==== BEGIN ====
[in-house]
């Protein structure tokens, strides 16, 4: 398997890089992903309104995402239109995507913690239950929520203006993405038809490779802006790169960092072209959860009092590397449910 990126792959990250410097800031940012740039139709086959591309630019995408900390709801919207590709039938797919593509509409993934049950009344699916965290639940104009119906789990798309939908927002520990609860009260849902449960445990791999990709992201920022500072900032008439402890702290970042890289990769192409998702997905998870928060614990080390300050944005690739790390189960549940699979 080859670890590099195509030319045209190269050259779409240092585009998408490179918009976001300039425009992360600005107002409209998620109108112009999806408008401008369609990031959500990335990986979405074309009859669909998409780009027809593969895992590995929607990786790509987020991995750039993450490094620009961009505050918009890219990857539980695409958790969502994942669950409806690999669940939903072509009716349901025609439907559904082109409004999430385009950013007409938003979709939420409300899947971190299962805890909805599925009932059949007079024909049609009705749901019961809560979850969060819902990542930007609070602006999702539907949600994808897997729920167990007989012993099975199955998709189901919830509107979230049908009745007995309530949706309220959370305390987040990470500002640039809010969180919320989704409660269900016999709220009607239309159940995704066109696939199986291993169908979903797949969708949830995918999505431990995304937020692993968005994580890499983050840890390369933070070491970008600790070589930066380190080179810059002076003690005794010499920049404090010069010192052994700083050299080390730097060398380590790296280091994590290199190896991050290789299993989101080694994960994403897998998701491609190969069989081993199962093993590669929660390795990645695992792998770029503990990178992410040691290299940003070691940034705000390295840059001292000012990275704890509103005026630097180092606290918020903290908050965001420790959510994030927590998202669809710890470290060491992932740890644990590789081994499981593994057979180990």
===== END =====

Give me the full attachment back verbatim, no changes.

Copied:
[in-house]
């Protein structure tokens, strides 16, 4: 398997890089992903309104995402239109995507913690239950929520203006993405038809490779802006790169960092072209959860009092590397449910 990126792959990250410097800031940012740039139709086959591309630019995408900390709801919207590709039938797919593509509409993934049950009344699916965290639940104009119906789990798309939908927002520990609860009260849902449960445990791999990709992201920022500072900032008439402890702290970042890289990769192409998702997905998870928060614990080390300050944005690739790390189960549940699979 080859670890590099195509030319045209190269050259779409240092585009998408490179918009976001300039425009992360600005107002409209998620109108112009999806408008401008369609990031959500990335990986979405074309009859669909998409780009027809593969895992590995929607990786790509987020991995750039993450490094620009961009505050918009890219990857539980695409958790969502994942669950409806690999669940939903072509009716349901025609439907559904082109409004999430385009950013007409938003979709939420409300899947971190299962805890909805599925009932059949007079024909049609009705749901019961809560979850969060819902990542930007609070602006999702539907949600994808897997729920167990007989012993099975199955998709189901919830509107979230049908009745007995309530949706309220959370305390987040990470500002640039809010969180919320989704409660269900016999709220009607239309159940995704066109696939199986291993169908979903797949969708949830995918999505431990995304937020692993968005994580890499983050840890390369933070070491970008600790070589930066380190080179810059002076003690005794010499920049404090010069010192052994700083050299080390730097060398380590790296280091994590290199190896991050290789299993989101080694994960994403897998998701491609190969069989081993199962093993590669929660390795990645695992792998770029503990990178992410040691290299940003070691940034705000390295840059001292000012990275704890509103005026630097180092606290918020903290908050965001420790959510994030927590998202669809710890470290060491992932740890644990590789081994499981593994057979180990």